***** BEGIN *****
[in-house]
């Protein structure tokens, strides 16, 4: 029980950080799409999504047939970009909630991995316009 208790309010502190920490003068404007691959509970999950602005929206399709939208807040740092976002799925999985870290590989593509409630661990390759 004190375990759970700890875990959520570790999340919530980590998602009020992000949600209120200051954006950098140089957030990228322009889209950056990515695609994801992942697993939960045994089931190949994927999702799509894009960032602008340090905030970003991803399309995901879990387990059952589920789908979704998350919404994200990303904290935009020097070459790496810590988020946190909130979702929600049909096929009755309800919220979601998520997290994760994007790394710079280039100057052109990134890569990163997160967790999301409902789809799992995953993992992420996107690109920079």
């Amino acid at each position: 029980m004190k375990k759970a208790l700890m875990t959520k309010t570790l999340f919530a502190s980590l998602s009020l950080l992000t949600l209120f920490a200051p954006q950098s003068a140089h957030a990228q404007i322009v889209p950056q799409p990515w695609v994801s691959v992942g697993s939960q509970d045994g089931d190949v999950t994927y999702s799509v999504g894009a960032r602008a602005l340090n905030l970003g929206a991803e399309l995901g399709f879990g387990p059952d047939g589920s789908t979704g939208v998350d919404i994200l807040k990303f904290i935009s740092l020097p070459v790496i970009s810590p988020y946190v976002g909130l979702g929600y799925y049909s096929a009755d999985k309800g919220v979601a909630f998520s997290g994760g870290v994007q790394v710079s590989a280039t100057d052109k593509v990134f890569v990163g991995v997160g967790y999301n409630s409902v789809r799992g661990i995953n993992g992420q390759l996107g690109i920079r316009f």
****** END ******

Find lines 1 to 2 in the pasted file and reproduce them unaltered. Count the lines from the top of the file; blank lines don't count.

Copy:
[in-house]
């Protein structure tokens, strides 16, 4: 029980950080799409999504047939970009909630991995316009 208790309010502190920490003068404007691959509970999950602005929206399709939208807040740092976002799925999985870290590989593509409630661990390759 004190375990759970700890875990959520570790999340919530980590998602009020992000949600209120200051954006950098140089957030990228322009889209950056990515695609994801992942697993939960045994089931190949994927999702799509894009960032602008340090905030970003991803399309995901879990387990059952589920789908979704998350919404994200990303904290935009020097070459790496810590988020946190909130979702929600049909096929009755309800919220979601998520997290994760994007790394710079280039100057052109990134890569990163997160967790999301409902789809799992995953993992992420996107690109920079």